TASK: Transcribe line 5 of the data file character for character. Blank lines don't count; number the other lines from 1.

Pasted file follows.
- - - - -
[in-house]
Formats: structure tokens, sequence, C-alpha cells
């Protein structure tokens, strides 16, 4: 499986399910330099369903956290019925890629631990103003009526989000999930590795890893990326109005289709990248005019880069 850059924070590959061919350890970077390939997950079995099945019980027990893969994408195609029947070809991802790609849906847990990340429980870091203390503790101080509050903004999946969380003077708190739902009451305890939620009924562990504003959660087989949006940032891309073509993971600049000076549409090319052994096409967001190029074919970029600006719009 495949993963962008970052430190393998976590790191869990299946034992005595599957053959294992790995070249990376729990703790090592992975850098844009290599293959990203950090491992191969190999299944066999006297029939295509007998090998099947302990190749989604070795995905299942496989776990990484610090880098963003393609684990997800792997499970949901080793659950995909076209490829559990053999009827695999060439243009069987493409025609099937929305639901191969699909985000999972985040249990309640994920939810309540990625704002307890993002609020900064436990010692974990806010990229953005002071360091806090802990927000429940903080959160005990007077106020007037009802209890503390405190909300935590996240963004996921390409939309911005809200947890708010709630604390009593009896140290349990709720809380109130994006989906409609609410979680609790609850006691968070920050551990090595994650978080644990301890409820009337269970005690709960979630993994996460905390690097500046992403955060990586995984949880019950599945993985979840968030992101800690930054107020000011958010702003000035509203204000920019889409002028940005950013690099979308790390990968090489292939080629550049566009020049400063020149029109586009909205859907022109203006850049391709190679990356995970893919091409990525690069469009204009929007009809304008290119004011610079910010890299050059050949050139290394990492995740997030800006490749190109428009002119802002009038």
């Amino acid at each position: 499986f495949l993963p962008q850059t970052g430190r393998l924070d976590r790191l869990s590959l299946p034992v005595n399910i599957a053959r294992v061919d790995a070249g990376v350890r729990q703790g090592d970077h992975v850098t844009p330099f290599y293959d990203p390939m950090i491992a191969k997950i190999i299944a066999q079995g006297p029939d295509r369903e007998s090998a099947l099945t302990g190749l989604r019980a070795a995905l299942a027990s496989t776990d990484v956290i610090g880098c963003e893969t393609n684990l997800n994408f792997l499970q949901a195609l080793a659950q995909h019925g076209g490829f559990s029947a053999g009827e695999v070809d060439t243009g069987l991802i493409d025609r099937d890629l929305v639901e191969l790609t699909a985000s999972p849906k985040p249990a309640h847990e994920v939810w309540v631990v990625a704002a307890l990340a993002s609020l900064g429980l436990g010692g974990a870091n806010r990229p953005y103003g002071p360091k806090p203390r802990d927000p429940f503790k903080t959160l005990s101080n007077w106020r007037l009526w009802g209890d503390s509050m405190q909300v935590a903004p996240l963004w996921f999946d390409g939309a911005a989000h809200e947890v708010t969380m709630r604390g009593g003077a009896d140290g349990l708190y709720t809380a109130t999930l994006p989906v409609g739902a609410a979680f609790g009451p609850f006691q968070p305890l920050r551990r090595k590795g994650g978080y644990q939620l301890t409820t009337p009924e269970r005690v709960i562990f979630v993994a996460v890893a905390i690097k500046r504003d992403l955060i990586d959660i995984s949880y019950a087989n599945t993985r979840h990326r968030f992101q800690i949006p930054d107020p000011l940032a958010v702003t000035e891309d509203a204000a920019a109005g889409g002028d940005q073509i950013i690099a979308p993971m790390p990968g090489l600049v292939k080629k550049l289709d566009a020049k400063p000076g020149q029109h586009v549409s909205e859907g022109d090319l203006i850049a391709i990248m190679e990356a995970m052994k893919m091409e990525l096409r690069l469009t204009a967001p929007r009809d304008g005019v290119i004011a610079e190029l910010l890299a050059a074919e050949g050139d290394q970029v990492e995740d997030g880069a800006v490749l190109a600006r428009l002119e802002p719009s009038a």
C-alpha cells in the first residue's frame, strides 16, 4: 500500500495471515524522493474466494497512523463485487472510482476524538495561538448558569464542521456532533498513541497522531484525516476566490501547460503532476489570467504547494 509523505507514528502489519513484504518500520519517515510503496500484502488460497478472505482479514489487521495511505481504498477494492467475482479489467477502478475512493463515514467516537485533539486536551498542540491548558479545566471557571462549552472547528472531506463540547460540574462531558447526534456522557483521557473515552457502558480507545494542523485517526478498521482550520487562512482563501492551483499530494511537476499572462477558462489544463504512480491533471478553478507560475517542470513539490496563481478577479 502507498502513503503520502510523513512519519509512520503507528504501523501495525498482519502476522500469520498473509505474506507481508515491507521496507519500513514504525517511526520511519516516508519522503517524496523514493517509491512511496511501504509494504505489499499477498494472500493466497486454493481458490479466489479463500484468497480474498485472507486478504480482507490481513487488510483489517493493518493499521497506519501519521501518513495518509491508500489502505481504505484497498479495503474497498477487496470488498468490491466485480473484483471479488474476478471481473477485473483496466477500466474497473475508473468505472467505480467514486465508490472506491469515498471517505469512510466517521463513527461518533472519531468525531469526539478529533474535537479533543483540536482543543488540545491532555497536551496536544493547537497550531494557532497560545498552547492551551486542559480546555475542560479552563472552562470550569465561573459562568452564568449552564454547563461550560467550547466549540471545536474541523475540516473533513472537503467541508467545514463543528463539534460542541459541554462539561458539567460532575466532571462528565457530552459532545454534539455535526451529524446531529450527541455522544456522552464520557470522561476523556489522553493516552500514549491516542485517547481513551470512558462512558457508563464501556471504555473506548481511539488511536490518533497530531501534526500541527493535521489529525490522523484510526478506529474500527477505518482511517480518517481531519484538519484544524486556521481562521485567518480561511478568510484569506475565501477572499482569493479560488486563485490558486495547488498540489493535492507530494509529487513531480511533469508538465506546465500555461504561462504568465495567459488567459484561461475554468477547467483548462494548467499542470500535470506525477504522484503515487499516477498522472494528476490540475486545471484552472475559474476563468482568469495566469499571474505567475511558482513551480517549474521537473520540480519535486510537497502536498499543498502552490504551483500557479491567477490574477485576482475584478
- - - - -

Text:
C-alpha cells in the first residue's frame, strides 16, 4: 500500500495471515524522493474466494497512523463485487472510482476524538495561538448558569464542521456532533498513541497522531484525516476566490501547460503532476489570467504547494 509523505507514528502489519513484504518500520519517515510503496500484502488460497478472505482479514489487521495511505481504498477494492467475482479489467477502478475512493463515514467516537485533539486536551498542540491548558479545566471557571462549552472547528472531506463540547460540574462531558447526534456522557483521557473515552457502558480507545494542523485517526478498521482550520487562512482563501492551483499530494511537476499572462477558462489544463504512480491533471478553478507560475517542470513539490496563481478577479 502507498502513503503520502510523513512519519509512520503507528504501523501495525498482519502476522500469520498473509505474506507481508515491507521496507519500513514504525517511526520511519516516508519522503517524496523514493517509491512511496511501504509494504505489499499477498494472500493466497486454493481458490479466489479463500484468497480474498485472507486478504480482507490481513487488510483489517493493518493499521497506519501519521501518513495518509491508500489502505481504505484497498479495503474497498477487496470488498468490491466485480473484483471479488474476478471481473477485473483496466477500466474497473475508473468505472467505480467514486465508490472506491469515498471517505469512510466517521463513527461518533472519531468525531469526539478529533474535537479533543483540536482543543488540545491532555497536551496536544493547537497550531494557532497560545498552547492551551486542559480546555475542560479552563472552562470550569465561573459562568452564568449552564454547563461550560467550547466549540471545536474541523475540516473533513472537503467541508467545514463543528463539534460542541459541554462539561458539567460532575466532571462528565457530552459532545454534539455535526451529524446531529450527541455522544456522552464520557470522561476523556489522553493516552500514549491516542485517547481513551470512558462512558457508563464501556471504555473506548481511539488511536490518533497530531501534526500541527493535521489529525490522523484510526478506529474500527477505518482511517480518517481531519484538519484544524486556521481562521485567518480561511478568510484569506475565501477572499482569493479560488486563485490558486495547488498540489493535492507530494509529487513531480511533469508538465506546465500555461504561462504568465495567459488567459484561461475554468477547467483548462494548467499542470500535470506525477504522484503515487499516477498522472494528476490540475486545471484552472475559474476563468482568469495566469499571474505567475511558482513551480517549474521537473520540480519535486510537497502536498499543498502552490504551483500557479491567477490574477485576482475584478